7th Sunday after Pentecost: July 23, 2017
Scripture: Ephesians 2:11-22 and Matthew 28:16-20
“Legacy is more than leaving possessions behind. It’s about investing in people with passion and integrity through leadership and love.” ― Farshad Asl
(Author of “No Excuses Mindset” book and also a certified John Maxwell Leadership Coach, Teacher and Speaker).
What a wonderful definition of Legacy. There were many people in the bible who left a legacy. When we read the accounting in the bible of some of the people – we look from the outside in – and we can see that legacy sometimes starts with a Call to Leadership. The call to leadership is consistent in the bible. God calls on one man at different points in time to help fulfill his mission. Think about these men – Abraham, Moses, Joshua, Paul; God called specifically on these men to fulfill great tasks. God also calls on each of us to fulfill part of his vision and mission.
He expects us to use our own special talents and gifts. You may not yet realize the potential of your talent for use in God’s service. We can use our gifts, our leadership and our influence to carry out God’s mission. You may think, “But I’m not a leader!” John Maxwell an American pastor, speaker and author writes, “Leadership is influence – nothing more, nothing less.” Jesus is our example – he was an influencer. Like Jesus, we can influence people in small ways, every day. Jesus inspired people to listen to him and to follow him. He did not have a personal agenda; he was not looking for fame or fortune. He used his influence and he sacrificed himself to bring all people together.
Paul writes, “For he is our peace; in his flesh he has made both groups into one and has broken down the dividing wall,” and he also writes, … “that he might create in himself one new humanity in place of the two, thus making peace, and might reconcile both groups to God in one body through the cross….”
In this piece, “Jesus himself as the cornerstone,” of the household of God. We are fellow citizens of the household of God. Two thousand years later His leadership style and legacy of servant leadership still impacts culture today. When my children were in elementary school they were taught to think, “What Would Jesus Do?” in various situations. In our children we try to instill the values of servant leadership that often define Jesus.
Think about your life today and your legacy. What words would your family and friends use to describe you? Kind, loving, helpful, impatient? You have another day to determine which words might be spoken.
If we look back over Jesus’ life, we can see he had a vision, a mission. Jesus included all people in his vision – a vision for man’s reconciliation with God. He was laser-focused on it and nothing detracted him from his purpose. He had clarity and he was crystal clear about his goal. The planning is not easy. In the book “7 Habits of Highly Effective People” by Stephen Covey, I am reminded of the chapters – “Be proactive,” “Begin with the end in mind,” and “Put First things First.” Jesus did exactly that and we reap the benefit of his accomplishment. His planning and strategy may have resembled a SWOT analysis of his vision and mission: SWOT stands for the review of Strengths, Weaknesses, Opportunities and Threats of a plan.
Currently only a small group of men to spread the Word.
Jesus’ leadership style and ministry is still going strong today. His legacy lives within us. Jesus knew others would have to continue his ministry when he was no longer with them. We know of the men he first chose.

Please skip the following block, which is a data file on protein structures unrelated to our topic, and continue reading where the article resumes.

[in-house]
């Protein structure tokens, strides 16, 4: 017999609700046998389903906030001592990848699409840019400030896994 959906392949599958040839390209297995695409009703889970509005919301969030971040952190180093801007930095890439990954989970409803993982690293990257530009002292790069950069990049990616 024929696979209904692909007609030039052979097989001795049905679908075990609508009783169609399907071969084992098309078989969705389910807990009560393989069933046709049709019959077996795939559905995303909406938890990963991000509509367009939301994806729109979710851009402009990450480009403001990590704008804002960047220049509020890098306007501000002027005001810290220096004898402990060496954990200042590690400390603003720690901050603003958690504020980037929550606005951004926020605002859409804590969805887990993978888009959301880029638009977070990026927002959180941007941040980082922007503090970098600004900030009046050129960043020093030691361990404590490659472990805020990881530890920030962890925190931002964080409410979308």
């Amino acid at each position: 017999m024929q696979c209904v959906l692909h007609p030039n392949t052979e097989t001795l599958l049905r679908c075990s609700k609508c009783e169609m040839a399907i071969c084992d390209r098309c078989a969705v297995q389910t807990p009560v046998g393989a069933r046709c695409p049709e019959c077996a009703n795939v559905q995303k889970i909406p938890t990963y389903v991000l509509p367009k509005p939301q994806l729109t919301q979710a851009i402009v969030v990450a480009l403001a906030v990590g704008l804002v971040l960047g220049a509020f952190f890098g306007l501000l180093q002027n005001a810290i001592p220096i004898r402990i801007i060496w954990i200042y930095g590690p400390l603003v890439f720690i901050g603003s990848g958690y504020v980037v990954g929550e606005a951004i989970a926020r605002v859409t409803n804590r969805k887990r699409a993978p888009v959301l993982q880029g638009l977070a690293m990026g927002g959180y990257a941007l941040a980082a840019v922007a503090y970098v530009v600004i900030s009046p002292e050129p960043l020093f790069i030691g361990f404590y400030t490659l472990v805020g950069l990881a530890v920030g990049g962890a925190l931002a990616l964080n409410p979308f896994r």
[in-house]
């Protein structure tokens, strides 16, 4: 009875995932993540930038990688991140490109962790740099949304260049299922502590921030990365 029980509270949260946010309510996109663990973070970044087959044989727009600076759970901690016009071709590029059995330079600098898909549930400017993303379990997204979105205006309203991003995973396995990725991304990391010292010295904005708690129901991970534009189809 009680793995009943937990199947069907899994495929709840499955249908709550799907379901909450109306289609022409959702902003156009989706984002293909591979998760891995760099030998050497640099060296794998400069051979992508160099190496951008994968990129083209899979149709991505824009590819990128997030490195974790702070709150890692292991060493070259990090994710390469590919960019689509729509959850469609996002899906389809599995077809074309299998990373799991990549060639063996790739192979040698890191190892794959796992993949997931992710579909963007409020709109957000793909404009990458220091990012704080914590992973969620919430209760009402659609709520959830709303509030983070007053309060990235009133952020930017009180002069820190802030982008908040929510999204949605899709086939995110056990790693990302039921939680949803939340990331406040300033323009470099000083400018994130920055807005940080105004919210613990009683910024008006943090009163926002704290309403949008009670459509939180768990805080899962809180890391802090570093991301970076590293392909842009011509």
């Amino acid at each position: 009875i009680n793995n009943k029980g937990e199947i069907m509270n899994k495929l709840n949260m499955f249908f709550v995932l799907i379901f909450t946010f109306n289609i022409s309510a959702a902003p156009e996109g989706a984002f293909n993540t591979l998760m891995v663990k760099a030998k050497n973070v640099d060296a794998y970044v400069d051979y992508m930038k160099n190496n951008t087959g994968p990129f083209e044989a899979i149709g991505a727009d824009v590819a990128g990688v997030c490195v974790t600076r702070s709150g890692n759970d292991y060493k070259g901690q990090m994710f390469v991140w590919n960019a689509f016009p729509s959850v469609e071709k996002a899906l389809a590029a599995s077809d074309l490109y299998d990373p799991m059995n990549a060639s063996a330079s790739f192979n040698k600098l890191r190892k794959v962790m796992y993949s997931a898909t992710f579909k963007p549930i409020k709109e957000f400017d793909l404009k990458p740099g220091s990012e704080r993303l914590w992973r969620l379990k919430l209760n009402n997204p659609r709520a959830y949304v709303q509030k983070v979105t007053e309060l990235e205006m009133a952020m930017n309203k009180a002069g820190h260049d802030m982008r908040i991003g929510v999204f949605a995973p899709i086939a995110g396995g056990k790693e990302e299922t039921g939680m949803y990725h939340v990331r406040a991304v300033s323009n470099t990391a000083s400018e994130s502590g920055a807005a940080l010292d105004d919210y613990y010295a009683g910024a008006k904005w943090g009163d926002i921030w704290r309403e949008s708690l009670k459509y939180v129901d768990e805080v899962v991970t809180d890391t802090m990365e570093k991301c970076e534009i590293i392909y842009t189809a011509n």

Jesus’ 12 disciples were ordinary men. Jesus did not ask the Leaders of the communities or people of influence to join his “team” and help achieve his mission. Some were fishermen. The disciples gave up everything to follow him. Would we be as willing if we were in their shoes?
Do we assume that we cannot continue the work of Jesus because we are just ordinary people? Jesus invested in his disciples and invests in us. He leaves us to carry on his work. Jesus continuously instructed his disciples to prepare for the future and not just through his words. In Matthew 26 Jesus gave us the physical symbols of his body and blood represented by bread and wine. He also left us his words.
Jesus’ most influential leadership practice is that of servant leadership. He taught that we must be willing to serve others. He was willing to wash the feet of his followers. How willing are we? Jesus took time to slip away and pray. We can also take small frames of time to pray and ask for guidance, as we noted earlier in our prayers of Approach and Confession. He taught the disciples to “Do” as He did even though they may have thought they were not capable. He expected more from his disciples that they thought possible. Then He sent them out into the world leaving them to take ownership and responsibility to carry on the ministry. He didn’t follow and watch them. He trusted them to bring God’s Word to the people and asks us to do the same. We can do this in a number of ways – befriending new people to our country, our city or our congregation, sharing our resources with our Dayspring community; resources of talent, time or financial stewardship. Everything we do lays down another stone along our personal path and toward our legacy.
In Matthew’s reading today Jesus speaks to his disciples and tells them “Go therefore and make disciples of all the nations baptizing them in the name of the Father and of the Son and of the Holy Spirit, teaching them to observe all things that I have commanded you.” Jesus lived his legacy every day. He lived to serve to others with compassion and loving kindness. Jesus leads us and guides us as we carry on his ministry.
John Wooden, former Basketball Coach at UCLA says, “Do not let what you cannot do interfere with what you can do.’
As we move forward, remember Jesus’ words, “I am with you always, even to the end of the age.”